Charles Schwab and Zara: an investigation of strategic IT alignment A report for Information Technology Management course (Module C

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By Maxim Peskin Master of International Business (MIB), Greenwich cohort

The body of this report contains 2179 words. April 23, 2012 Hult International Business School London, UK

Contents
Executive summary..........................................................................................................................2 Introduction .....................................................................................................................................3 Brief summary of the cases .........................................................................................................3 External environment: the drivers of change..................................................................................3 Internal factors: the digital muscles ................................................................................................4 Findings summary: key IT issues......................................................................................................5 Recommendations: a matter of value .............................................................................................5 IT transformation as value proposition .......................................................................................6 Conclusion .......................................................................................................................................7 Appendix 1: Models and frameworks used .....................................................................................8 PEST analysis ............................................................................................................................8 Porter's Five Forces ..................................................................................................................8 McKinsey 7S model ..................................................................................................................8 Value Matrix .............................................................................................................................9 Venkatraman's IT-driven Transformation Framework ..........................................................10 Appendix 2: External environment................................................................................................11 Macro-environment ...............................................................................................................11 Micro-environment ................................................................................................................11 References .....................................................................................................................................13 Bibliography ...................................................................................................................................14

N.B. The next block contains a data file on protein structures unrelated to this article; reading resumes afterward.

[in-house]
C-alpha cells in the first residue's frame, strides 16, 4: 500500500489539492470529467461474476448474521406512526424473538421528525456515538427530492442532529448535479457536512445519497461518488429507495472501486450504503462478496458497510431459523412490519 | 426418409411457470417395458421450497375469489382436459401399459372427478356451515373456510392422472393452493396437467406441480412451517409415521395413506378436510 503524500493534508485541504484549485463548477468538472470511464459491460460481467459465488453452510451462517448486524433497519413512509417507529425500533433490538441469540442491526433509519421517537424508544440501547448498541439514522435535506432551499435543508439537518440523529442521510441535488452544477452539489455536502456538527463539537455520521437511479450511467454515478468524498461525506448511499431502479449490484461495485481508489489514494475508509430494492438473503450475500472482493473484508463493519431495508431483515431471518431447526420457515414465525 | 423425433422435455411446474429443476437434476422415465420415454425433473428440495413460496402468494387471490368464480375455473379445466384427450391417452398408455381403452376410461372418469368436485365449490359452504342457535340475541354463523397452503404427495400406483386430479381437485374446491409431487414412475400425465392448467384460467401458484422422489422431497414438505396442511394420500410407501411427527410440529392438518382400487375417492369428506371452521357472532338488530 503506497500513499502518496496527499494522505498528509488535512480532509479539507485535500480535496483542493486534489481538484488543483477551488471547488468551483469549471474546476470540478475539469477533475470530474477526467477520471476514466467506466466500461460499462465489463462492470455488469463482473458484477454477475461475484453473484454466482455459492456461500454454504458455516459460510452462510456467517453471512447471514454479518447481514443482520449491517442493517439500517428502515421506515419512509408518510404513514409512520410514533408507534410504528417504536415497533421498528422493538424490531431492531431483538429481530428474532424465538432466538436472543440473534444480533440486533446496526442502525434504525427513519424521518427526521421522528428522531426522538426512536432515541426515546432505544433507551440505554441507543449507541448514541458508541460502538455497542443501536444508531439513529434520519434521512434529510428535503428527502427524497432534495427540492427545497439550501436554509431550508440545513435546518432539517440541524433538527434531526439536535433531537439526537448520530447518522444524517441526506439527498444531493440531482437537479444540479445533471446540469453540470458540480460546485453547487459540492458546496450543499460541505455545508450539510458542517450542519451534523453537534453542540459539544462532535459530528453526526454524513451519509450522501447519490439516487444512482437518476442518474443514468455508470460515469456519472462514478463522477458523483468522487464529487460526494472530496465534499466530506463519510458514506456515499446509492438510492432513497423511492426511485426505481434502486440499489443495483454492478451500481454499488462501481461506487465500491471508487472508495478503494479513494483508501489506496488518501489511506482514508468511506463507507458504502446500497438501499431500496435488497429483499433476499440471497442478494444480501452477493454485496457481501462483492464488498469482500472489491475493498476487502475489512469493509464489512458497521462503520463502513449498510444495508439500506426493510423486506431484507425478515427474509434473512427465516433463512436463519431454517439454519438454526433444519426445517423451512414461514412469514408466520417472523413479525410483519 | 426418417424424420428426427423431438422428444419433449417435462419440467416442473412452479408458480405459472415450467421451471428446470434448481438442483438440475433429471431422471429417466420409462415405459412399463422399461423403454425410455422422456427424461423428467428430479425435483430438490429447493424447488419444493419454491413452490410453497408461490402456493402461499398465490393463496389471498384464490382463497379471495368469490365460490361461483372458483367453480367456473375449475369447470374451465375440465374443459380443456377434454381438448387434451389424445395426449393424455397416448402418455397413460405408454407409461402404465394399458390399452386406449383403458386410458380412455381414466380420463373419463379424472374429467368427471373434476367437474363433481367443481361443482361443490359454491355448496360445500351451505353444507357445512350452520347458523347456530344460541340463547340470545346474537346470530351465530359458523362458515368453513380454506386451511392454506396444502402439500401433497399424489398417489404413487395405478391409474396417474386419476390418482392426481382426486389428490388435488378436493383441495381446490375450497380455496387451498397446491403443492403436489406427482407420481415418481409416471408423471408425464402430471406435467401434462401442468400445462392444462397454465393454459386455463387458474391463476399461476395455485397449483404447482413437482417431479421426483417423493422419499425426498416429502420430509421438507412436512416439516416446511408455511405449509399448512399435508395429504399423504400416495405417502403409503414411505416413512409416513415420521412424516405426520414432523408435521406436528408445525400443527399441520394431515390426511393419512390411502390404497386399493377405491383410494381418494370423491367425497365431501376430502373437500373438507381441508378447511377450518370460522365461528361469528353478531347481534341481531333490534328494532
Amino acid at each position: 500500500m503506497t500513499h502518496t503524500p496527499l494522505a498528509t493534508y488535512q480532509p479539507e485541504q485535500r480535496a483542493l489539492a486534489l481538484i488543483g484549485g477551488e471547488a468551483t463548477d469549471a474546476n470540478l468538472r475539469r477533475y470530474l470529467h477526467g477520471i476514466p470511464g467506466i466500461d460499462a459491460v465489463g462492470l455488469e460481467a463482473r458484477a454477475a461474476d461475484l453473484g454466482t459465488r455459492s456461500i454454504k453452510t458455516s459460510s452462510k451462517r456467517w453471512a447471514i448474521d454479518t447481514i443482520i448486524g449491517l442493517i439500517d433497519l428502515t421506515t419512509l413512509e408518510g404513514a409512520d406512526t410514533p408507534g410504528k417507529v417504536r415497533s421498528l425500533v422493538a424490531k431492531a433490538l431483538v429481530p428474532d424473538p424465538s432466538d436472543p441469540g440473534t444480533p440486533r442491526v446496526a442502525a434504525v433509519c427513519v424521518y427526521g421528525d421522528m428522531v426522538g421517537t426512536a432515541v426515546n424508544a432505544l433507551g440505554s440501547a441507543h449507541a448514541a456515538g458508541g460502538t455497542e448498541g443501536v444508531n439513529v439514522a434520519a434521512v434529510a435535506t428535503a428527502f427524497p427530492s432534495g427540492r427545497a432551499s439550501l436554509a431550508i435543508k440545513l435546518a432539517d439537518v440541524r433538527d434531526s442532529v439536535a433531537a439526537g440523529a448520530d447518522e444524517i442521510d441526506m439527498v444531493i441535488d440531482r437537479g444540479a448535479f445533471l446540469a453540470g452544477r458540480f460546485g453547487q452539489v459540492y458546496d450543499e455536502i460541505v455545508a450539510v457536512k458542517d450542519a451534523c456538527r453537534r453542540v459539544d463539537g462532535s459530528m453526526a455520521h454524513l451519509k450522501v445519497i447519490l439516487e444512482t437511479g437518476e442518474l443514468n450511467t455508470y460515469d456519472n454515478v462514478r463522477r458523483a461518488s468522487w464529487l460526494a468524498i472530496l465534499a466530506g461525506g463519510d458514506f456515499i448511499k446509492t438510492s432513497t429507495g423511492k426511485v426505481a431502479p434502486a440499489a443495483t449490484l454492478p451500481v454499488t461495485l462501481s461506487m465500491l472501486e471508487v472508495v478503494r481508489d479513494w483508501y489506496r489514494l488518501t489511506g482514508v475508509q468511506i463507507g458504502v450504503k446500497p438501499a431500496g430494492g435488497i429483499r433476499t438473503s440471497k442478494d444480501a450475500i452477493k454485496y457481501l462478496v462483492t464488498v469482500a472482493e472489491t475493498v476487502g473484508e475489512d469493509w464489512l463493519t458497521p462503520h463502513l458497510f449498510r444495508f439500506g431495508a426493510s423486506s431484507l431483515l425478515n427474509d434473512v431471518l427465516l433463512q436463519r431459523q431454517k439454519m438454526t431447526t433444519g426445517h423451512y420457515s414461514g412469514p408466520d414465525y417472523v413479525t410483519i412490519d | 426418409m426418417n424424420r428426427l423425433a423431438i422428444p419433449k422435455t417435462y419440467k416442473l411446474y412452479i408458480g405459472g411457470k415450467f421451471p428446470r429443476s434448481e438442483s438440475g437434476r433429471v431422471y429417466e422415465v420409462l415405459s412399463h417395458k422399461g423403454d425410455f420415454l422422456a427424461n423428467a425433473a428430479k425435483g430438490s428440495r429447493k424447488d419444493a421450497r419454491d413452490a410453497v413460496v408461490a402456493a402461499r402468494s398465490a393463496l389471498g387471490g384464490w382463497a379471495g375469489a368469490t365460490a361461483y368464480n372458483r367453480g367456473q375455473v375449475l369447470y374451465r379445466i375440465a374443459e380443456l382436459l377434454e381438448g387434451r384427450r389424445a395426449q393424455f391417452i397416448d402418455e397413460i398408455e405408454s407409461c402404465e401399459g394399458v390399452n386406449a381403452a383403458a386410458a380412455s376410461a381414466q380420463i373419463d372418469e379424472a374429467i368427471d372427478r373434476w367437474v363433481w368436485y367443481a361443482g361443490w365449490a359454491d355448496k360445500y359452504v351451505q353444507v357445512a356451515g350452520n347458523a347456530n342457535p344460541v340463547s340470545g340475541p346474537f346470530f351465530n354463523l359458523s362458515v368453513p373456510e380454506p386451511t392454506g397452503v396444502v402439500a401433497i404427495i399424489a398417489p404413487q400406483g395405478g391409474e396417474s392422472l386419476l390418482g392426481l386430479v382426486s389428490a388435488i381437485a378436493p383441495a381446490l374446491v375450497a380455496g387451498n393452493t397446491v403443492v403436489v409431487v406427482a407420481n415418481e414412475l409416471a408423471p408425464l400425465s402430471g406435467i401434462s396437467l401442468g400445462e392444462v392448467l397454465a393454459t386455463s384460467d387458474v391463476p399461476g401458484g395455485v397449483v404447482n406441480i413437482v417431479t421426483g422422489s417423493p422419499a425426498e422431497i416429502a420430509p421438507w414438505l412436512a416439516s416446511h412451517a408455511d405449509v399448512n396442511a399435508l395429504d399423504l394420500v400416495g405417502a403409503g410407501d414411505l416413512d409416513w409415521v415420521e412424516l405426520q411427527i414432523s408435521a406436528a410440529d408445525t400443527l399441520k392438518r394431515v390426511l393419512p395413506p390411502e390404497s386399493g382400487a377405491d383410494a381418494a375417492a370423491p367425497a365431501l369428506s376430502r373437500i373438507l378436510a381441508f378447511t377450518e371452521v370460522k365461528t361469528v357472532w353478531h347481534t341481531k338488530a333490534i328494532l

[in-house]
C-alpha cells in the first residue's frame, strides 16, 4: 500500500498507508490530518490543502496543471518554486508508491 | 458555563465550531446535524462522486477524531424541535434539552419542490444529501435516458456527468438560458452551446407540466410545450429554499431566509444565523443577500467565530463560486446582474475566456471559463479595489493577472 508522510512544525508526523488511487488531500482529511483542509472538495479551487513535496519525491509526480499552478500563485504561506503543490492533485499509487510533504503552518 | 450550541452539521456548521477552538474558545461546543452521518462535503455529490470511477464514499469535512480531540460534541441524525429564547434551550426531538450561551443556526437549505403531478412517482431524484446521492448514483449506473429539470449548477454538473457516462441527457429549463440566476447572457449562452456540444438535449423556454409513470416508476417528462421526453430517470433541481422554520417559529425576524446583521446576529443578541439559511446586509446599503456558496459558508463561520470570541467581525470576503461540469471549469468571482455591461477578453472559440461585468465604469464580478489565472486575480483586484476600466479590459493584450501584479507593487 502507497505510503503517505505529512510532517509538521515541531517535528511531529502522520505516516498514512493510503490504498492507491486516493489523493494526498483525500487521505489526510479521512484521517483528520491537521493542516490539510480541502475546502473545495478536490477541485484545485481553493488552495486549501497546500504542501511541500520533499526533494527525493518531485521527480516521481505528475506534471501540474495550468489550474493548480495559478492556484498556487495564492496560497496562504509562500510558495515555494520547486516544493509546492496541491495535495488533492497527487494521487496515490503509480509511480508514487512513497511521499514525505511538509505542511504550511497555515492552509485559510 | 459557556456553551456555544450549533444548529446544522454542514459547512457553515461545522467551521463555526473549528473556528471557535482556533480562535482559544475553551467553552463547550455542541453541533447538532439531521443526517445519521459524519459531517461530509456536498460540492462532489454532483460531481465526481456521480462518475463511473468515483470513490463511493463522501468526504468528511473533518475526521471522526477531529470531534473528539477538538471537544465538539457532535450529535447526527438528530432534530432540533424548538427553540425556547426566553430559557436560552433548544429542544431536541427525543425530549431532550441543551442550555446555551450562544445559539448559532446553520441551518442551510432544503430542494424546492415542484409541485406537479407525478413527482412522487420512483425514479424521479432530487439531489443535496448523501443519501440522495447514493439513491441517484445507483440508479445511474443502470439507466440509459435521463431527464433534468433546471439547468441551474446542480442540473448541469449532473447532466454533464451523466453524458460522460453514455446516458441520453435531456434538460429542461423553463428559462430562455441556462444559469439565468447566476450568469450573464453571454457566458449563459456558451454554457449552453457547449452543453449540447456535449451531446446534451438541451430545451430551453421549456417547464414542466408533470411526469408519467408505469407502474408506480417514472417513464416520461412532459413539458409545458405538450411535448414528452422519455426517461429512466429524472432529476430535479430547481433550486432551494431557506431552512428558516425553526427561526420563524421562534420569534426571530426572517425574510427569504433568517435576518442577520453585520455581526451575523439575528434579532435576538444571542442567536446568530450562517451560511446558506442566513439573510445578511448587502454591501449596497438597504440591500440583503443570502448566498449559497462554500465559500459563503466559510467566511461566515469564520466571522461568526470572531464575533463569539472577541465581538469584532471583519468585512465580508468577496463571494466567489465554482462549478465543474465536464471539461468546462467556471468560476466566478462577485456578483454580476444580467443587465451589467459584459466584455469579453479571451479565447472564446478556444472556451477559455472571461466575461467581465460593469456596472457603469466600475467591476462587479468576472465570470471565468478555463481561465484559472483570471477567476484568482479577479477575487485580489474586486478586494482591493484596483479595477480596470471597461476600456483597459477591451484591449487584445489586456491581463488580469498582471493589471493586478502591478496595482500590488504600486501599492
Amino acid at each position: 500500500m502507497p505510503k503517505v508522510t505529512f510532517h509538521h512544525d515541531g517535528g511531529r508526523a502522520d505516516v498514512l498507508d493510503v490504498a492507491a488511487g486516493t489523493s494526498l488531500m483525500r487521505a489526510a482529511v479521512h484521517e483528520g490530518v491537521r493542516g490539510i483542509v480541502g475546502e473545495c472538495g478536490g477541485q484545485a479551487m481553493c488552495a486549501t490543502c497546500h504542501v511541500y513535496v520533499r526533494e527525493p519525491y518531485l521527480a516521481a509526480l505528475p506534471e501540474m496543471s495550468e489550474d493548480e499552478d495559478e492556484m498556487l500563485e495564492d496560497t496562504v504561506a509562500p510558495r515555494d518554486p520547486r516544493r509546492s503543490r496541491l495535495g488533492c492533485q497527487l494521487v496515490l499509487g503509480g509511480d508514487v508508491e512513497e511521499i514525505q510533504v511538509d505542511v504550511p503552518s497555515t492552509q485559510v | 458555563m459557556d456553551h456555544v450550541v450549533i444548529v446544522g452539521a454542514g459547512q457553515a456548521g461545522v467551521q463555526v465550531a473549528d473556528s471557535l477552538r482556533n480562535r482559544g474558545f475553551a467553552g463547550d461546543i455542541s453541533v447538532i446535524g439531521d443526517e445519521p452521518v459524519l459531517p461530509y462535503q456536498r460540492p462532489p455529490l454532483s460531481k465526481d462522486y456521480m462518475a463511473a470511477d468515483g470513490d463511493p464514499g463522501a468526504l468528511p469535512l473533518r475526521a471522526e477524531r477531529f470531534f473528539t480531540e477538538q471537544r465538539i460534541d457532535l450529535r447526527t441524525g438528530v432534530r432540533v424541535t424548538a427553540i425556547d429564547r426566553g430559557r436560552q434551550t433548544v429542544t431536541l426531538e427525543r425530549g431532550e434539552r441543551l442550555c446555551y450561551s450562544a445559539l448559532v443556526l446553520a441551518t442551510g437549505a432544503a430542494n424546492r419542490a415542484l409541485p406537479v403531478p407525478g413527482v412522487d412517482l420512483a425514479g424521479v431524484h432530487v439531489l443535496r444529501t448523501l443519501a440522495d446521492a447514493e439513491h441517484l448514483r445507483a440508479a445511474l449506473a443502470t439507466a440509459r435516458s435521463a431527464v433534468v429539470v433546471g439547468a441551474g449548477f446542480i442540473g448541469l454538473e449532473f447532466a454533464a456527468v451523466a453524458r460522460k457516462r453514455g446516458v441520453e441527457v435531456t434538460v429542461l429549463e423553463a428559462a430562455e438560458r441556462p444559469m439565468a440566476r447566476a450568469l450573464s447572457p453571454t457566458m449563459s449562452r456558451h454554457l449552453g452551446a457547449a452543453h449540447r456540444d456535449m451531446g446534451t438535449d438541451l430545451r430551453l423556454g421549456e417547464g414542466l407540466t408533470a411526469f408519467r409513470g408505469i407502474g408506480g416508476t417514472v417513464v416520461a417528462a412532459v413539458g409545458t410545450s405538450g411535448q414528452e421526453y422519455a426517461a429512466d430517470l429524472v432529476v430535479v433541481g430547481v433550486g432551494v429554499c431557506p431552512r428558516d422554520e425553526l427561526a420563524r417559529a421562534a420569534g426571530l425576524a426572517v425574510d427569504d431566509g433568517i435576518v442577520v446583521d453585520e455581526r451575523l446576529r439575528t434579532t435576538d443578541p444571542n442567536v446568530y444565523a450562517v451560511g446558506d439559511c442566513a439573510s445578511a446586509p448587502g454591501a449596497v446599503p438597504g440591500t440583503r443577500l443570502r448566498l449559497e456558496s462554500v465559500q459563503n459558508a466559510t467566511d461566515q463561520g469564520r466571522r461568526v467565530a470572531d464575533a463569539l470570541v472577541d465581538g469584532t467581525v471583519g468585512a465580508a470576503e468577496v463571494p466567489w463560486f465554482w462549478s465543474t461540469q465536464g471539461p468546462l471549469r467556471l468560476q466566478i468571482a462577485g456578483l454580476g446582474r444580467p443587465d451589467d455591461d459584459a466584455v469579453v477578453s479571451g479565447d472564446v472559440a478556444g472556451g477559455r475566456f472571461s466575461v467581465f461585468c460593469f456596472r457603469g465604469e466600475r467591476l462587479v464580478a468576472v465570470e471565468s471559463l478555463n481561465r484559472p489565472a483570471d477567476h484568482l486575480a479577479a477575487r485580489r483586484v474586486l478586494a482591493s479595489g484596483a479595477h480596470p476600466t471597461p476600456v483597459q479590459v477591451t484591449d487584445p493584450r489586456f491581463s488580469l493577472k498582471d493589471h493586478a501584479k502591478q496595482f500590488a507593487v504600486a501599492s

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Executive summary
This report presents an analysis of two cases: Charles Schwab Corporation and Zara. Both companies face substantial challenges regarding IT in their respective businesses: for both, these challenges have profound strategic implications. Charles Schwab is facing a decision concerning the launch of an innovative online trading product; the case of Zara revolves around the upgrade of store terminals. After careful consideration of external environments and internal factors of both companies, this report evaluates the current strategies of the companies and suggests perspectives for future development. In case of Charles Schwab, a new product is revealed to be a step towards an entirely new modular business model. In case of Zara, systems upgrade dramatically strengthens the core competence contained in the value chain. In both cases, IT is shown to be inseparable from business strategy, alignment being the crucial factor of effectiveness.

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Introduction